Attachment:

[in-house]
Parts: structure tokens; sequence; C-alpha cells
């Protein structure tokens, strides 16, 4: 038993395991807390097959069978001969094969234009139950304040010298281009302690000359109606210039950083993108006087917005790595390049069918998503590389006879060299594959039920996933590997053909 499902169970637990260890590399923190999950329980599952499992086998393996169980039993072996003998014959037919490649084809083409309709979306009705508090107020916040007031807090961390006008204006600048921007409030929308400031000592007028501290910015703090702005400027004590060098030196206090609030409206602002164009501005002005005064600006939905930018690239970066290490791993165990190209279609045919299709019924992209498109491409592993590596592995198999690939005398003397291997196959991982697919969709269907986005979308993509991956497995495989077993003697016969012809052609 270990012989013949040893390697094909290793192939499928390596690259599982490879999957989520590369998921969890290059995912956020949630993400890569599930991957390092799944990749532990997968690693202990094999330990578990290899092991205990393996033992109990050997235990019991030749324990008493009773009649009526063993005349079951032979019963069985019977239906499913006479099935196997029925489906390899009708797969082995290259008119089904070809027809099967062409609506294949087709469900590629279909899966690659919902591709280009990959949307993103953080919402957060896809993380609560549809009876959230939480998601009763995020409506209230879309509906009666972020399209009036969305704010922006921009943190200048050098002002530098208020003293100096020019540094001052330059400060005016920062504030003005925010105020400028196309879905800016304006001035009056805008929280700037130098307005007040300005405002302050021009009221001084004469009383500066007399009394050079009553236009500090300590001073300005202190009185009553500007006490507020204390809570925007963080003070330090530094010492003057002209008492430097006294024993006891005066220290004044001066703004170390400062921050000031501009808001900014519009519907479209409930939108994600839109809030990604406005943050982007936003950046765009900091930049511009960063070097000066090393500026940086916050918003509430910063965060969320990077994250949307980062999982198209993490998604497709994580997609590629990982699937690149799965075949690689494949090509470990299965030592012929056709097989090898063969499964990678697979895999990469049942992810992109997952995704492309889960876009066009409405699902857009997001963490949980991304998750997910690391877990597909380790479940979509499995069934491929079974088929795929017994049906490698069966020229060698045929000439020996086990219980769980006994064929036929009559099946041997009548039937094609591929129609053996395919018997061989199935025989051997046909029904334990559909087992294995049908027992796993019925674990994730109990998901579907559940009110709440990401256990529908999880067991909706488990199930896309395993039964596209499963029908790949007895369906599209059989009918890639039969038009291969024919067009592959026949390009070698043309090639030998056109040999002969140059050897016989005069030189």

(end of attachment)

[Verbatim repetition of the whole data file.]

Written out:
[in-house]
Parts: structure tokens; sequence; C-alpha cells
């Protein structure tokens, strides 16, 4: 038993395991807390097959069978001969094969234009139950304040010298281009302690000359109606210039950083993108006087917005790595390049069918998503590389006879060299594959039920996933590997053909 499902169970637990260890590399923190999950329980599952499992086998393996169980039993072996003998014959037919490649084809083409309709979306009705508090107020916040007031807090961390006008204006600048921007409030929308400031000592007028501290910015703090702005400027004590060098030196206090609030409206602002164009501005002005005064600006939905930018690239970066290490791993165990190209279609045919299709019924992209498109491409592993590596592995198999690939005398003397291997196959991982697919969709269907986005979308993509991956497995495989077993003697016969012809052609 270990012989013949040893390697094909290793192939499928390596690259599982490879999957989520590369998921969890290059995912956020949630993400890569599930991957390092799944990749532990997968690693202990094999330990578990290899092991205990393996033992109990050997235990019991030749324990008493009773009649009526063993005349079951032979019963069985019977239906499913006479099935196997029925489906390899009708797969082995290259008119089904070809027809099967062409609506294949087709469900590629279909899966690659919902591709280009990959949307993103953080919402957060896809993380609560549809009876959230939480998601009763995020409506209230879309509906009666972020399209009036969305704010922006921009943190200048050098002002530098208020003293100096020019540094001052330059400060005016920062504030003005925010105020400028196309879905800016304006001035009056805008929280700037130098307005007040300005405002302050021009009221001084004469009383500066007399009394050079009553236009500090300590001073300005202190009185009553500007006490507020204390809570925007963080003070330090530094010492003057002209008492430097006294024993006891005066220290004044001066703004170390400062921050000031501009808001900014519009519907479209409930939108994600839109809030990604406005943050982007936003950046765009900091930049511009960063070097000066090393500026940086916050918003509430910063965060969320990077994250949307980062999982198209993490998604497709994580997609590629990982699937690149799965075949690689494949090509470990299965030592012929056709097989090898063969499964990678697979895999990469049942992810992109997952995704492309889960876009066009409405699902857009997001963490949980991304998750997910690391877990597909380790479940979509499995069934491929079974088929795929017994049906490698069966020229060698045929000439020996086990219980769980006994064929036929009559099946041997009548039937094609591929129609053996395919018997061989199935025989051997046909029904334990559909087992294995049908027992796993019925674990994730109990998901579907559940009110709440990401256990529908999880067991909706488990199930896309395993039964596209499963029908790949007895369906599209059989009918890639039969038009291969024919067009592959026949390009070698043309090639030998056109040999002969140059050897016989005069030189």